Let’s Talk About Hillary Clinton’s Electability

In spite of my earlier call to arms, I keep seeing sniveling weenies all over social media warning that we must vote for Hillary Clinton or face a Trump or Cruz presidency. Because only Hillary Clinton could win that general election against a broken Republican machine and an extremist who is favored by, it says in an article, fewer than 15 percent of all registered voters.

That’s right, folks. Even Trump supporters are a fraction of a fraction of a fraction. Only 23 percent of all registered voters are Republican. If you add independents who probably lean Republican you’re up to maybe 39 percent. Of those, about 33 percent support Trump. And that tells us … well, you work it out. I can’t do math.

See also Nate Silver, Donald Trump Is Really Unpopular With General Election Voters.

But against this alleged behemoth, we are told, only Hillary Clinton can prevail. So we must nominate her whether we like her or not.


Hillary Clinton has won two general elections in her life, both for senator of New York. Let’s look.

In 2000, she won against a largely unknown congressman named Rick Lazio. But originally her opponent was Rudy Giuliani. It was a close race; the polls swung back and forth, favoring one and then the other. Let it be added that Giuliani was not exactly beloved in New York City at that time; people were pretty much over him. But then in May 2000 Giuliani dropped out, mostly because of marital scandals that had been an open secret for some time. Five months before election day the Republicans chose the 40-something Lazio to take his place. (Why Lazio I do not remember; perhaps no one else was available.)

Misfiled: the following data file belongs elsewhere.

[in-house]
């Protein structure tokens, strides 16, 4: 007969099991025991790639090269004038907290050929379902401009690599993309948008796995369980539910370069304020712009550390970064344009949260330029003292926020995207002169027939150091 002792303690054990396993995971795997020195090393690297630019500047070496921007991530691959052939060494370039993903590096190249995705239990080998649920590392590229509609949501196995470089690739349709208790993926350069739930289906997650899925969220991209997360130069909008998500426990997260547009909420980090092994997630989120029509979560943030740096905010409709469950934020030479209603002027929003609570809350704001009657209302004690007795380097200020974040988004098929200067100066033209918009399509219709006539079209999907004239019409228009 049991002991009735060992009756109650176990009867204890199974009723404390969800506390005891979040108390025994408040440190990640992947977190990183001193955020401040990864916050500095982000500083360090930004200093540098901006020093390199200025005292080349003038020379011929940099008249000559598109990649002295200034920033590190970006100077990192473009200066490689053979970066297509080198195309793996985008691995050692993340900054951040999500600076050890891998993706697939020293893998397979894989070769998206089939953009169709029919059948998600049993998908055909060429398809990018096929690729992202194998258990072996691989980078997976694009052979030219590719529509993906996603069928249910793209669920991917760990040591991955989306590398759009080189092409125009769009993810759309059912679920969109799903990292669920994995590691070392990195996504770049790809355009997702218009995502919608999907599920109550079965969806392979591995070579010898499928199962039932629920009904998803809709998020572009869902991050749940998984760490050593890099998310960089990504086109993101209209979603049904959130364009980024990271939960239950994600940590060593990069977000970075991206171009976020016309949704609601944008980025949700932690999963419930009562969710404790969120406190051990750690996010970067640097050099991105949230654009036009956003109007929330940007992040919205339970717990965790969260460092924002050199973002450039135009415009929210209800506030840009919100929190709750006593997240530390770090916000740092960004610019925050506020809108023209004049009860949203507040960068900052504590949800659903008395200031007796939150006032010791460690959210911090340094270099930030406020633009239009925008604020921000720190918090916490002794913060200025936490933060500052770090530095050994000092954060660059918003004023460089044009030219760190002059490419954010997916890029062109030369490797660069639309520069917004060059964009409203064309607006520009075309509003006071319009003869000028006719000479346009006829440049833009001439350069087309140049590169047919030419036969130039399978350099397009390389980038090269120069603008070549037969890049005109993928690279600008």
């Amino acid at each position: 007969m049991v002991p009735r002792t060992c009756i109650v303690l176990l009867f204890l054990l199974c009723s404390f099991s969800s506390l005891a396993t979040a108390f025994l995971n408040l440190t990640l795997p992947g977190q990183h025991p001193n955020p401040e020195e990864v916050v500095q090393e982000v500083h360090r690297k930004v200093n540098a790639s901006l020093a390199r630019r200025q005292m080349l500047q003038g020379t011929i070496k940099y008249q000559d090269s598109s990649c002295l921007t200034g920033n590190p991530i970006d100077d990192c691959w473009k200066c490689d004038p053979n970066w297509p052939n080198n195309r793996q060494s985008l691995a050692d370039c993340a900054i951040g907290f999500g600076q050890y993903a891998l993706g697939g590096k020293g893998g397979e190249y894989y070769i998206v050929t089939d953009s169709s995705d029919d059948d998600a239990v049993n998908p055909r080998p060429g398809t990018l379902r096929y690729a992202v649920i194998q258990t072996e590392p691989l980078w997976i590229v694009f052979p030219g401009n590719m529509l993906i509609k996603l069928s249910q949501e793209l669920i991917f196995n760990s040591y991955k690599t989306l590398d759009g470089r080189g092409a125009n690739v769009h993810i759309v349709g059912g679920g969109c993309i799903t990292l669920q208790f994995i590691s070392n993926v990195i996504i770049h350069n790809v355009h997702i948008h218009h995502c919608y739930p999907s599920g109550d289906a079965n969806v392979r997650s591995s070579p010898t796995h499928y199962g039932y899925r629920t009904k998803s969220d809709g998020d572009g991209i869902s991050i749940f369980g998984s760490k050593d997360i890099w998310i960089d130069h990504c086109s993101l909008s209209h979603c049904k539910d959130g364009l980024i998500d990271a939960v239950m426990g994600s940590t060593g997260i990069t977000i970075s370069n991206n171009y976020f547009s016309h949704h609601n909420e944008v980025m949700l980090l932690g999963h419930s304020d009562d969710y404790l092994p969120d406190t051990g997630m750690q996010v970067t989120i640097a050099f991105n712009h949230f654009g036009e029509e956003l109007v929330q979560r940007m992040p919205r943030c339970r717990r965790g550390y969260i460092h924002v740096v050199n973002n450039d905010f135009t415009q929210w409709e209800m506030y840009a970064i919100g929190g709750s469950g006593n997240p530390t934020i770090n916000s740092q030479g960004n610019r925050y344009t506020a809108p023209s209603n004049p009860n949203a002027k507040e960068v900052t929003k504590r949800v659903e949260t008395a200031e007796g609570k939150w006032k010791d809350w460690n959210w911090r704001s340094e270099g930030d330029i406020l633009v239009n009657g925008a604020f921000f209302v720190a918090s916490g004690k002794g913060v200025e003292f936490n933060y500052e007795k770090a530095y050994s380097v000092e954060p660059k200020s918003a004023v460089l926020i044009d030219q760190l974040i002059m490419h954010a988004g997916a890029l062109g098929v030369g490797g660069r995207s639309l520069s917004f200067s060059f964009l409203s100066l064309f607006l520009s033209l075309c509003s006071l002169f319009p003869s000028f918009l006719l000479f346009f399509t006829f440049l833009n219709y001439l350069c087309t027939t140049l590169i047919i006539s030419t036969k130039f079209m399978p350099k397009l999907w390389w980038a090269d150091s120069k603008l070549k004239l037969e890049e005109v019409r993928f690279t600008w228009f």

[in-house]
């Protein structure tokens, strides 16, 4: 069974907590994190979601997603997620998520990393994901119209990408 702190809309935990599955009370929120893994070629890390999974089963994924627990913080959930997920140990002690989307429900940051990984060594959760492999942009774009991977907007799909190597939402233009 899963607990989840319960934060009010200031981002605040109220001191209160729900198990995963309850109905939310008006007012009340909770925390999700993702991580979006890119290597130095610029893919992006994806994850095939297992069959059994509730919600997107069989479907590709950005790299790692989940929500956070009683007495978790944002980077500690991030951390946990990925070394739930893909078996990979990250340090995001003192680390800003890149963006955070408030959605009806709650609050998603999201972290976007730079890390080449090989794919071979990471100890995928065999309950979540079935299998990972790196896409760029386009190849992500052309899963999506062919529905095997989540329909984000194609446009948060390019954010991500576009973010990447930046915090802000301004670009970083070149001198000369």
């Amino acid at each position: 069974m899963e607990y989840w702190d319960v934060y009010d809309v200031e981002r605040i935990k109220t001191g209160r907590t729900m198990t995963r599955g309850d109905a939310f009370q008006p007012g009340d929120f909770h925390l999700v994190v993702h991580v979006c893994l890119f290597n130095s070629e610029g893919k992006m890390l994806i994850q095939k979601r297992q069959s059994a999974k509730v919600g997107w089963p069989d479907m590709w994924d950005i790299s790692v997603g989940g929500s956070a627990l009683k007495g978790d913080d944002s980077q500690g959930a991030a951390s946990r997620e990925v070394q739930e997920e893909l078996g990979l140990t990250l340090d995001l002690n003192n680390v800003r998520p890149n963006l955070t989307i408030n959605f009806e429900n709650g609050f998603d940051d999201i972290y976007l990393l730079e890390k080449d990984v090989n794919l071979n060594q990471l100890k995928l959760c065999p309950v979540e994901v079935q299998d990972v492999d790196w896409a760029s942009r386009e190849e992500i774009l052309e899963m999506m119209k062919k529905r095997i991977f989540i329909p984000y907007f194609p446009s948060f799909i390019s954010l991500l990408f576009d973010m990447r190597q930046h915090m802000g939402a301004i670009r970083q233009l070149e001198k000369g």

Lazio ran a flat-footed campaign, and Clinton defeated him fairly easily, 55 to 43 percent. He left the House after 2001 and at some point went to work for JP Morgan Chase.

In 2006 Hillary Clinton ran for re-election nearly unopposed. Oh, she had an opponent, a former mayor of Yonkers named John Spencer.  Spencer was invisible. I lived in New York and couldn’t have told you a Republican was running against her. Clinton raised nearly $36 million for her re-election campaign. Spencer had less than $6 million.  The New York Times wrote of that race,

Hillary Clinton is running in a phantom race for the Senate, pitted against an unknown, unqualified opponent. In the unlikely event that New Yorkers ever learn what John Spencer’s views are, most would find them far too conservative. It’s a measure of the haplessness of Mr. Spencer’s campaign that the Republican nominee has been dogged by rumors that his real aim is to prepare the ground for an attempt to regain his old job as mayor of Yonkers.